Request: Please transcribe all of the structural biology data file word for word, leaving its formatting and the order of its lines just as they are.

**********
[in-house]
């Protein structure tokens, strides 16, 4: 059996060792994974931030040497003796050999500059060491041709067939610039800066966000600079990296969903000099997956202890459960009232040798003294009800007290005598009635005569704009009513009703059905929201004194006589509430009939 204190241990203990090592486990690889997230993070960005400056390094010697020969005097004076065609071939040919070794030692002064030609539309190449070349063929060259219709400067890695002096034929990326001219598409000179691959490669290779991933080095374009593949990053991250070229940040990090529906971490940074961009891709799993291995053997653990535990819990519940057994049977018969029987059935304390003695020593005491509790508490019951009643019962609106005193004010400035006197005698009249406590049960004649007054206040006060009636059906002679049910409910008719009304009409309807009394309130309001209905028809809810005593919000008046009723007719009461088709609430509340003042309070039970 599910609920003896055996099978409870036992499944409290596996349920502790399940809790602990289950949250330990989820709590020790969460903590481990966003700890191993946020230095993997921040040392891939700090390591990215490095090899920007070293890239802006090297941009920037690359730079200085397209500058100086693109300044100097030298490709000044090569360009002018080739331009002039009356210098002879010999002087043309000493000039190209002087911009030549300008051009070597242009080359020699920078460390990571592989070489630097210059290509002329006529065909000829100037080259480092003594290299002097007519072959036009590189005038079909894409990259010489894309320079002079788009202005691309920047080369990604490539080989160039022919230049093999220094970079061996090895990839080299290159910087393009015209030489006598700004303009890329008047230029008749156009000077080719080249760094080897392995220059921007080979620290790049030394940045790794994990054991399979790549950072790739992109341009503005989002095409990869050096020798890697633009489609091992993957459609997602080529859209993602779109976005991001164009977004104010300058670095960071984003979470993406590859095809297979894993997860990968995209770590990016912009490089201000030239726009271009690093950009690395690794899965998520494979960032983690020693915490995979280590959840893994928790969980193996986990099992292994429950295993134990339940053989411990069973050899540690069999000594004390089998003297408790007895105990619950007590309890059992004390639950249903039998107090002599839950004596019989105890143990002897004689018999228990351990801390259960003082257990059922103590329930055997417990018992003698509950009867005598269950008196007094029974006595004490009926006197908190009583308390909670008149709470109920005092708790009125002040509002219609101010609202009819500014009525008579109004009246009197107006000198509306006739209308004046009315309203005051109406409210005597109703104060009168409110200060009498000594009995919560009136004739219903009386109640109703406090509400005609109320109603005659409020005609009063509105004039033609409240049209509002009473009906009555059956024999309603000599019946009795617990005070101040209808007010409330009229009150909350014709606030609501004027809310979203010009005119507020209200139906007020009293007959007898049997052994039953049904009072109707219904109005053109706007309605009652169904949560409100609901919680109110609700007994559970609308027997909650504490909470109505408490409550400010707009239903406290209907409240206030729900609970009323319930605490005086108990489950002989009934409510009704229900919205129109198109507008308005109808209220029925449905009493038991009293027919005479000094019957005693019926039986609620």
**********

[in-house]
């Protein structure tokens, strides 16, 4: 059996060792994974931030040497003796050999500059060491041709067939610039800066966000600079990296969903000099997956202890459960009232040798003294009800007290005598009635005569704009009513009703059905929201004194006589509430009939 204190241990203990090592486990690889997230993070960005400056390094010697020969005097004076065609071939040919070794030692002064030609539309190449070349063929060259219709400067890695002096034929990326001219598409000179691959490669290779991933080095374009593949990053991250070229940040990090529906971490940074961009891709799993291995053997653990535990819990519940057994049977018969029987059935304390003695020593005491509790508490019951009643019962609106005193004010400035006197005698009249406590049960004649007054206040006060009636059906002679049910409910008719009304009409309807009394309130309001209905028809809810005593919000008046009723007719009461088709609430509340003042309070039970 599910609920003896055996099978409870036992499944409290596996349920502790399940809790602990289950949250330990989820709590020790969460903590481990966003700890191993946020230095993997921040040392891939700090390591990215490095090899920007070293890239802006090297941009920037690359730079200085397209500058100086693109300044100097030298490709000044090569360009002018080739331009002039009356210098002879010999002087043309000493000039190209002087911009030549300008051009070597242009080359020699920078460390990571592989070489630097210059290509002329006529065909000829100037080259480092003594290299002097007519072959036009590189005038079909894409990259010489894309320079002079788009202005691309920047080369990604490539080989160039022919230049093999220094970079061996090895990839080299290159910087393009015209030489006598700004303009890329008047230029008749156009000077080719080249760094080897392995220059921007080979620290790049030394940045790794994990054991399979790549950072790739992109341009503005989002095409990869050096020798890697633009489609091992993957459609997602080529859209993602779109976005991001164009977004104010300058670095960071984003979470993406590859095809297979894993997860990968995209770590990016912009490089201000030239726009271009690093950009690395690794899965998520494979960032983690020693915490995979280590959840893994928790969980193996986990099992292994429950295993134990339940053989411990069973050899540690069999000594004390089998003297408790007895105990619950007590309890059992004390639950249903039998107090002599839950004596019989105890143990002897004689018999228990351990801390259960003082257990059922103590329930055997417990018992003698509950009867005598269950008196007094029974006595004490009926006197908190009583308390909670008149709470109920005092708790009125002040509002219609101010609202009819500014009525008579109004009246009197107006000198509306006739209308004046009315309203005051109406409210005597109703104060009168409110200060009498000594009995919560009136004739219903009386109640109703406090509400005609109320109603005659409020005609009063509105004039033609409240049209509002009473009906009555059956024999309603000599019946009795617990005070101040209808007010409330009229009150909350014709606030609501004027809310979203010009005119507020209200139906007020009293007959007898049997052994039953049904009072109707219904109005053109706007309605009652169904949560409100609901919680109110609700007994559970609308027997909650504490909470109505408490409550400010707009239903406290209907409240206030729900609970009323319930605490005086108990489950002989009934409510009704229900919205129109198109507008308005109808209220029925449905009493038991009293027919005479000094019957005693019926039986609620």